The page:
Newsroom > DHHS News Release
For Immediate Release
March 23, 2017
Leah Bucco-White, Communications and Legislative Services, 402-471-9356
Phil Rooney, Douglas County Health Department, 402-669-1602
Shavonna Lausterer, Sarpy/Cass Health Department, 402-506-1553
Measles Case Reported in Nebraska
Lincoln—The Nebraska Department of Health and Human Services received a report of a confirmed measles case in eastern Nebraska. The person spent time in both Douglas and Sarpy counties. Measles is a highly contagious disease spread through the air by breathing, coughing or sneezing and it’s possible that other people who were in the same locations may have been exposed.
Eppley Airfield, Omaha
March 12, 2017
Delta flight 798 from Minneapolis to Omaha
8:00 p.m. - 10:30 p.m.
10:30 p.m. - 1:30 a.m.
South Baggage Claim
10:30 p.m. - 1:30 a.m.
Hampton Inn, 12331 Southport Pkwy La Vista
March 12, 2017 - March 17, 2017
Urgent Care of Papillion, S 73rd Plaza
March 15, 2017 - 6:00 p.m. – 8:30 p.m.
CHI Urgent Care, S 96th St La Vista
March 15, 2017 - 7:00 p.m. - 10:00 p.m.
Bergan Mercy Hospital Emergency Room, Omaha
March 15, 2017 - 8:30 p.m. - 12:00 a.m.
“If people visited one of these locations and come down with a fever and a rash, they should see a health care provider,” said Dr. Tom Safranek, State Epidemiologist for DHHS. “Those most at risk of being infected with the measles are people who have had no doses or only one dose of MMR (measles, mumps and rubella) vaccine or who have not had the measles.”
DHHS continues to work with the Douglas County Health Department, the Sarpy/Cass Health Department and health care providers to reach Nebraskans at risk for exposure and make sure they receive testing and/or vaccination if appropriate.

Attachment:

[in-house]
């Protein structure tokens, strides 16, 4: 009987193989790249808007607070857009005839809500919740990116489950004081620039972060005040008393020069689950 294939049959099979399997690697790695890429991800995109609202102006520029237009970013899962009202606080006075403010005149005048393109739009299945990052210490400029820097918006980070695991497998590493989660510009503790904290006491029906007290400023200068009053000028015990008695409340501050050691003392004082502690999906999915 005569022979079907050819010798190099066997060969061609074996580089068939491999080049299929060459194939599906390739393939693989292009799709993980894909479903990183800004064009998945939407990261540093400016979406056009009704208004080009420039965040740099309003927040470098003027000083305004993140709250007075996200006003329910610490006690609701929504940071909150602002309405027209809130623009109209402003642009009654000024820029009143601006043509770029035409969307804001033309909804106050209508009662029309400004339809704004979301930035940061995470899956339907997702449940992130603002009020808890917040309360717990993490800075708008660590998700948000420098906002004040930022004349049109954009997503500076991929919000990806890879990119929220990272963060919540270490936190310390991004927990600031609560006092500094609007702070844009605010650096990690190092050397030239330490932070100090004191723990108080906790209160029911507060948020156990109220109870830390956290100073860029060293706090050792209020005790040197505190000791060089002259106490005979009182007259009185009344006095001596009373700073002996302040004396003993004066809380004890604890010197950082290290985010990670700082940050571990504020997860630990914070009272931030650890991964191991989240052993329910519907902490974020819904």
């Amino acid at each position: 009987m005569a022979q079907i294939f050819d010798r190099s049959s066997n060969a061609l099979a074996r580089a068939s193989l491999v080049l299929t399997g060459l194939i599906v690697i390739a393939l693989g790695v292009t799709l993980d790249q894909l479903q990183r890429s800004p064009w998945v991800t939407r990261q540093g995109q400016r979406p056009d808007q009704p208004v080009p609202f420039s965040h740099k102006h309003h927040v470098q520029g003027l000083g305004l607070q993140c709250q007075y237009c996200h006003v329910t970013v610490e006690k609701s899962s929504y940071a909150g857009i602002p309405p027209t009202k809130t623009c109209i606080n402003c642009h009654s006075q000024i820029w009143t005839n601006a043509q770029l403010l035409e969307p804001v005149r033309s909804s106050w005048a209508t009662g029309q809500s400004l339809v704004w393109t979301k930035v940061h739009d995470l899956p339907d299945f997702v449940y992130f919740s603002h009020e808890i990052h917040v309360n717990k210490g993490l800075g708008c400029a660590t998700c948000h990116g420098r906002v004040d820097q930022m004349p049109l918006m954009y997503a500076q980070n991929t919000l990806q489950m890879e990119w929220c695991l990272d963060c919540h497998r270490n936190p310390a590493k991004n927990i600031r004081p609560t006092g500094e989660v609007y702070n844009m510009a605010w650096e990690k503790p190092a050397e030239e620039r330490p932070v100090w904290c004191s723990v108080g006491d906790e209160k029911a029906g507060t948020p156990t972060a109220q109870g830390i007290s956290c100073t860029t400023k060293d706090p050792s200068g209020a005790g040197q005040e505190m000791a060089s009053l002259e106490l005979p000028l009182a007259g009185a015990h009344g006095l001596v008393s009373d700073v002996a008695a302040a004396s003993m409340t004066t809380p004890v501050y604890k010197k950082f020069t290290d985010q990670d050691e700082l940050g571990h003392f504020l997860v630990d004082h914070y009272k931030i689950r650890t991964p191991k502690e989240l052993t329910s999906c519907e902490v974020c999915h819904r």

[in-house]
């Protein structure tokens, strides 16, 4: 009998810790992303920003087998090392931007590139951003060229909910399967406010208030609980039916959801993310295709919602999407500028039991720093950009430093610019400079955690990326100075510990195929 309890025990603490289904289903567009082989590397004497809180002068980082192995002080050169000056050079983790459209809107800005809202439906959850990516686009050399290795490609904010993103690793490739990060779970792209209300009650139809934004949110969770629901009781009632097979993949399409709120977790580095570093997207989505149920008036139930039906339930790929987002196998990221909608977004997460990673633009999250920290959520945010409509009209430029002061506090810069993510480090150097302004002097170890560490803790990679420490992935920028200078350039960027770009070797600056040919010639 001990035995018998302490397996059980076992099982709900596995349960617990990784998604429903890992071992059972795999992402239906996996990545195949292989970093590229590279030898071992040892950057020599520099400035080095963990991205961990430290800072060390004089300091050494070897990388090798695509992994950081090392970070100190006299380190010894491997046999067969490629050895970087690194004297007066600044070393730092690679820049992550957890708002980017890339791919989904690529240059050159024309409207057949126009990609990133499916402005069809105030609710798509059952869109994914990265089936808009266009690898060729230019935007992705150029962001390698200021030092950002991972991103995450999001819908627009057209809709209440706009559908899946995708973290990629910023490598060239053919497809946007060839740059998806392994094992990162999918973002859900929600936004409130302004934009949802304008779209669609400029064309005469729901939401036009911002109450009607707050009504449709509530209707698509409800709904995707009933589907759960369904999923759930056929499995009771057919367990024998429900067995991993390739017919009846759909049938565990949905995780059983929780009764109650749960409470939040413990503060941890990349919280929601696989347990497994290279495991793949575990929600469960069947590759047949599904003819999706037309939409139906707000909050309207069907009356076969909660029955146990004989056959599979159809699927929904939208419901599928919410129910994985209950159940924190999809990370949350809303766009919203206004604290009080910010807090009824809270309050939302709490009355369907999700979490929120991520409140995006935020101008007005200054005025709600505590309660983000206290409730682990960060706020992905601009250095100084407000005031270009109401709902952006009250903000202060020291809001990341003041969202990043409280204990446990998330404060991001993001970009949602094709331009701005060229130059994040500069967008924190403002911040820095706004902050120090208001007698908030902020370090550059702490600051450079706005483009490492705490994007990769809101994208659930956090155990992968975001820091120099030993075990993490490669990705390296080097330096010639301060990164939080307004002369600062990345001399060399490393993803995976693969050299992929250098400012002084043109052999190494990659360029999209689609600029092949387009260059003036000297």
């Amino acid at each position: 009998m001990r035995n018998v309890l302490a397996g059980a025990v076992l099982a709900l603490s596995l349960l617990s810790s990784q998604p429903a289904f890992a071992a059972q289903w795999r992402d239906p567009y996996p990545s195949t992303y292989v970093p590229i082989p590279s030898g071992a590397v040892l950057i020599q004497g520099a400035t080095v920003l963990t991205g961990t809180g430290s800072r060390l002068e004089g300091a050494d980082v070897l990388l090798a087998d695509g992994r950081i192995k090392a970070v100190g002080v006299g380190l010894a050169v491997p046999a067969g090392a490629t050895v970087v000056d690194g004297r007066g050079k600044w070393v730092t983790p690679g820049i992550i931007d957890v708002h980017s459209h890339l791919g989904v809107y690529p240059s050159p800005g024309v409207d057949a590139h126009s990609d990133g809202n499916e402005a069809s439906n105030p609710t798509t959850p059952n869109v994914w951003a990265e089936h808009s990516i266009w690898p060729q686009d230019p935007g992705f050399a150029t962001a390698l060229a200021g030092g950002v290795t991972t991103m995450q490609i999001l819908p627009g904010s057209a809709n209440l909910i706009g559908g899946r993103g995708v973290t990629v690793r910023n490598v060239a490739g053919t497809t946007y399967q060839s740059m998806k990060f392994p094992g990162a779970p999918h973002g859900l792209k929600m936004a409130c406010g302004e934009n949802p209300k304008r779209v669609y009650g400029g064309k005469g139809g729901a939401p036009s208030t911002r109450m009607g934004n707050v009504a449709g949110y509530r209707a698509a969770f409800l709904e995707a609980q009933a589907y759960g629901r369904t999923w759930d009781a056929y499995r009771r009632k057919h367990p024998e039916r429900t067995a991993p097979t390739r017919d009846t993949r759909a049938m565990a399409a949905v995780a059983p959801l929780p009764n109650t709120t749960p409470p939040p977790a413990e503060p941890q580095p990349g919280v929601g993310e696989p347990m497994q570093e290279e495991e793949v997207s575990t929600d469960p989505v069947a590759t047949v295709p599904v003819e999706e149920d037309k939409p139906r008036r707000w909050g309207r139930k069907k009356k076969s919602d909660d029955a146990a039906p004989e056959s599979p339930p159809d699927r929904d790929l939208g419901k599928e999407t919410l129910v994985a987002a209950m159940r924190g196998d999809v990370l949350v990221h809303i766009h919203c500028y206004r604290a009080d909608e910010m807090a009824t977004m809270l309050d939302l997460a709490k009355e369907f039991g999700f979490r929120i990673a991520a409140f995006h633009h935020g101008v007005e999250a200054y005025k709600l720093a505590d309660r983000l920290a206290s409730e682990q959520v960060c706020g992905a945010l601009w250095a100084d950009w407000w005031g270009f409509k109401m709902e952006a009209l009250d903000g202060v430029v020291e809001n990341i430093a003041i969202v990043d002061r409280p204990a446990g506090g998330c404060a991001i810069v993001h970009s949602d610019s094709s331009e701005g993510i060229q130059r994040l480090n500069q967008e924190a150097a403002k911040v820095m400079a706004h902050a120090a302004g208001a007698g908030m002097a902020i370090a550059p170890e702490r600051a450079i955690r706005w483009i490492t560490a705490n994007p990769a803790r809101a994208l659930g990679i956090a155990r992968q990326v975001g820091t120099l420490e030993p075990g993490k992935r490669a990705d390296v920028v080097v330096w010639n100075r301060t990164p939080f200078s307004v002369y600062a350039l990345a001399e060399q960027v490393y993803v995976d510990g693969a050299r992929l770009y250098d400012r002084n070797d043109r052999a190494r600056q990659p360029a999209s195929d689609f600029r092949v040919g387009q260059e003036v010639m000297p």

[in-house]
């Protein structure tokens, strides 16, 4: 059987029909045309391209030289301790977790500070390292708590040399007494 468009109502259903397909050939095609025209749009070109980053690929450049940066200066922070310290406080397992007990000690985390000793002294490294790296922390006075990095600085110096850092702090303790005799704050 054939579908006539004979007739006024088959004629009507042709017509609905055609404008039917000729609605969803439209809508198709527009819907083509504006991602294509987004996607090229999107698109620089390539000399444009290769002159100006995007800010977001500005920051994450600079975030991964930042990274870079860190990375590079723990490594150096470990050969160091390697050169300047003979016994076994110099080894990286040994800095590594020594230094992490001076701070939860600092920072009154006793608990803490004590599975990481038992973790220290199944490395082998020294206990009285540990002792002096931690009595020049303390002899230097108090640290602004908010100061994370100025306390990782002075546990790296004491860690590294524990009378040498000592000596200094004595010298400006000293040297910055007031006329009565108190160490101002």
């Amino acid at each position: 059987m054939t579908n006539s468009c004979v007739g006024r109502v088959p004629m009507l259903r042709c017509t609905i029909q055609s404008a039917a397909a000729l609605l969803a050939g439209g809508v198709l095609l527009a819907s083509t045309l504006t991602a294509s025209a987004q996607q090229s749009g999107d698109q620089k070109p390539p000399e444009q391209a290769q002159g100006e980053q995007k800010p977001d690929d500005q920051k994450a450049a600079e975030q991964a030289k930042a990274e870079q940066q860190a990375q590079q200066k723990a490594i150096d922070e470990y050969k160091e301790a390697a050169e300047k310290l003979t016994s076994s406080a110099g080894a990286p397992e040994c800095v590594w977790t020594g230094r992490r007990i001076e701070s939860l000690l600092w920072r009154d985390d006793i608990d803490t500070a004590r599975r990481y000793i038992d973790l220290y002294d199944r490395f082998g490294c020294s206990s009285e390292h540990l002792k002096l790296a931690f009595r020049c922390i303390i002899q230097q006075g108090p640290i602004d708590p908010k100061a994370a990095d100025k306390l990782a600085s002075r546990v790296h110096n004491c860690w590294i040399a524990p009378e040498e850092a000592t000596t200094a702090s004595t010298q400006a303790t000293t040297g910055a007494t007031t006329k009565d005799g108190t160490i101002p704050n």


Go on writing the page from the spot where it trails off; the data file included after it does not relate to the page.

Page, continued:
"Public health agencies in Nebraska have worked together quickly to address this situation and minimize the risk of further transmission," said Dr. Adi Pour, Director of the Douglas County Health Department.
Symptoms of measles generally begin within 7-14 days after exposure. It starts with a fever, runny nose, cough, red eyes and sore throat and is followed by a rash that spreads all over the body. It can also cause severe complications like pneumonia and encephalitis.
“Measles is a disease that can be prevented by routine childhood vaccines. This is a reminder for all of us of the importance of vaccinations,” said Shavonna Lausterer, Director of the Sarpy/Cass Health Department.
Measles vaccination is highly effective. Studies show more than 97 percent of people who receive two doses of vaccine are protected.
Public health officials stress that it’s good for all Nebraskans to know if they have measles immunity. A person is considered immune if they have two doses of vaccine or were born before 1957.
Measles is not a new disease but it’s something we haven’t seen very often in Nebraska over the last several decades. There were no measles cases in 2016, three in 2015 and one measles case in 2014. Prior to that, the last measles case in a Nebraska resident was in the early 90s.
For additional measles information, go to: